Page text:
Medicare patients with acute myocardial infarction or cardiac arrest who are admitted to hospitals affected by marathons have longer ambulance transport times and higher 30-day mortality compared with those who are hospitalized on nonmarathon dates, according to a study in the New England Journal of Medicine.

Anupam B. Jena, MD, PhD, from Harvard Medical School in Boston, and colleagues analyzed Medicare data regarding hospitalizations for patients older than 65 years of age who had an acute myocardial infarction or cardiac arrest in 11 US cities that had hosted a major marathon between 2002 and 2012. The researchers compared 30-day mortality among beneficiaries who were hospitalized on the marathon date, those who were hospitalized on the same day of the week as the marathon day in the 5 weeks before or the 5 weeks after the marathon, and those who were hospitalized on the same day as the marathon but in neighboring ZIP code areas unaffected by the marathon.

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The investigators also analyzed data from a national registry of ambulance transports to determine whether transports that occurred before noon in marathon-affected areas had longer scene-to-hospital transport times than those that occurred on nonmarathon dates. In addition, they compared transport times on marathon dates with those on nonmarathon dates in these same areas during evenings after the roads had reopened and in areas that were unaffected by the marathon.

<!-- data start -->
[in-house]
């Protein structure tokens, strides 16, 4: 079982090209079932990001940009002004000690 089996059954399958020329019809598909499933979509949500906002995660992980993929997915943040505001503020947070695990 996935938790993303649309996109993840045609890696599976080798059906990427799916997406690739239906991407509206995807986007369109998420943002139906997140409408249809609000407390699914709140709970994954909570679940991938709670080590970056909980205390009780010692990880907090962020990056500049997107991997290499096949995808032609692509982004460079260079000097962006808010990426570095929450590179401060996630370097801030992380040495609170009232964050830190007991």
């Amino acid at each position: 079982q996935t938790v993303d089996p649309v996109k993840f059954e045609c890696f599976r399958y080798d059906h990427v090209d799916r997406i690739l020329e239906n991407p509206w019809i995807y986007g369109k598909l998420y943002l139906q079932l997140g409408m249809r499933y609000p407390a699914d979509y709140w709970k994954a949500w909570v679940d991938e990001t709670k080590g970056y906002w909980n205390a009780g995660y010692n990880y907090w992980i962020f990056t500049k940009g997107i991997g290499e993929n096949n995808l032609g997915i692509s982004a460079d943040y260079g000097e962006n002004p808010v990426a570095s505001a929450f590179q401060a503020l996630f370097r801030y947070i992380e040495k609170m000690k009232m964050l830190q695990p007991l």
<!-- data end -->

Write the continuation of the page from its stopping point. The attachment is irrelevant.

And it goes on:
Dr Jena’s group found that the daily frequency of hospitalizations was similar on the marathon and nonmarathon dates (mean number of hospitalizations per city, 10.6 and 10.5, respectively); characteristics of the beneficiaries hospitalized on marathon and nonmarathon dates were also similar. However, the unadjusted 30-day mortality in areas affected by marathons on marathon dates was 28.2% (323 deaths in 1145 hospitalizations), compared with 24.9% (2757 deaths in 11,074 hospitalizations) on nonmarathon dates (relative risk difference, 13.3%).

“This pattern persisted after adjustment for covariates and in an analysis that included beneficiaries who had 5 or more chronic medical conditions (a group that is unlikely to be hospitalized because of marathon participation,” stated the researchers. “No significant differences were found with respect to where patients were hospitalized or the treatments they received in the hospital. Ambulance scene-to-hospital transport times for pickups before noon were 4.4 minutes longer on marathon dates than on nonmarathon dates (relative difference, 32.1%). No delays were found in evenings or in marathon-unaffected areas.”


  1. Jena AB, Mann NC, Wedlund LN, Olenski A. Delays in emergency care and mortality during major US marathons. N Engl J Med. 2017;376(15):1441-1450. doi:10.1056/NEJMsa1614073